Listening Skillsby Steve Roche
In a nutshell
1. Why is listening important?
- It is a basic life skill that gives a powerful message to those around you.
- It is key to maintaining productive relationships.
- Organisations need to listen in order to survive.
2. Good listening versus poor listening
What is good listening?
- It is taking in all the information available, not just the words.
- It is showing your understanding, by reflecting and summarising.
- It starts with listening to yourself.
- A good listener seeks first to understand, then to be understood.
Poor listeners are impatient, listen with the intent to reply and fail to pay attention to discovering the other person’s reality.
3. The art of reflecting
A key listening skill is to reflect the content of what a person has said back to them. There are three ways in which you can reflect what the speaker is saying:
- restating single words or short phrases to check on meaning and encourage clarification
- paraphrasing the core message in the speaker’s language to show understanding and check that you have understood correctly
- summarising, which allows the speaker to add to or review what they have said.
4. How to listen well
Listeners must ask themselves: Why am I listening? What are my objectives?
Answers might include:
- to gather information
- to build the relationship
- to give the other person time to explore
- to challenge their thinking.
Being aware of all your objectives allows you to choose the optimum attitude, state, physiology and attention for listening.
5. Testing your listening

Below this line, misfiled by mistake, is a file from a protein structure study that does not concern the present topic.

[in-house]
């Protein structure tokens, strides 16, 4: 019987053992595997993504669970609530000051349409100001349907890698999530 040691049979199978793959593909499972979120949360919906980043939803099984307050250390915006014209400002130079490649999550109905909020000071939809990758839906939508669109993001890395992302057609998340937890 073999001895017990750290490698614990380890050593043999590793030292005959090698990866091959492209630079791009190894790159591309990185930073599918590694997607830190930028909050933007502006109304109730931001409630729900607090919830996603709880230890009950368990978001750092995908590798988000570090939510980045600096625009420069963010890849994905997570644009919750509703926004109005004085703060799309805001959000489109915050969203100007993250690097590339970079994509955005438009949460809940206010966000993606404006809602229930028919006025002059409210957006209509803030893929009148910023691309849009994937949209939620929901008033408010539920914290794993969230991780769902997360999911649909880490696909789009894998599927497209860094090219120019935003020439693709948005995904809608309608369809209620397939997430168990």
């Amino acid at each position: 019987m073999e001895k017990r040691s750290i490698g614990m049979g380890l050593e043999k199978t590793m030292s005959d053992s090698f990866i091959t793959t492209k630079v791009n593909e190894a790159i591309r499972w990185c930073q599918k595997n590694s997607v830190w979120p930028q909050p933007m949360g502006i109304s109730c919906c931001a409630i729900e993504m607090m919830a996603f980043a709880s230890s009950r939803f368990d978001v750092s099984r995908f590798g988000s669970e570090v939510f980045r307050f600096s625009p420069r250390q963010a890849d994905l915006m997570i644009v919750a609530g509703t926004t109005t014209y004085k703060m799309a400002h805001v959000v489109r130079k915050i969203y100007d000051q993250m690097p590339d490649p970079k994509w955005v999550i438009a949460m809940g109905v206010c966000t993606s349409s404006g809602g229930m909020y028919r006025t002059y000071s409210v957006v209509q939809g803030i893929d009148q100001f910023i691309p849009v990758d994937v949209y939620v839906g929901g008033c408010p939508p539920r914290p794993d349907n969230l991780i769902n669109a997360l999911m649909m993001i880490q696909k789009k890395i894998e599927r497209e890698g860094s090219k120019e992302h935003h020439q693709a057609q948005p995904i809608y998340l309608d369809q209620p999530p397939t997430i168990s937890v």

To know whether you are listening well you can ask for feedback:
‘Did you feel listened to? If not, why not?’
The speaker must see, hear and feel that the listener is getting the message.
We often repeat ourselves because we sense that a listener is not ‘getting it’. The listener can help move a conversation on by doing the repeating themselves.
- Includes a checklist to test your listening skills.
6. How to become a better listener
Look at the areas where you scored poorly on the testing your listening exercise. Review your answers to the listed statements as well as your response to the checklist. Then write down:
- What you need to start doing to become a more effective listener
- What you need to continue doing to be an effective listener
- What you need to stop doing to become a more effective listener.
7. When to stop listening
It’s great to have a reputation as a ‘good listener’. But it’s not usually enough on its own. Some good listeners are not so good at saying what they themselves feel, which can give the impression that they agree with everything that’s been said, and lead to problems later on.
It is possible to interrupt without losing rapport, so long as you say what you are going to do and then do it, respectfully but firmly.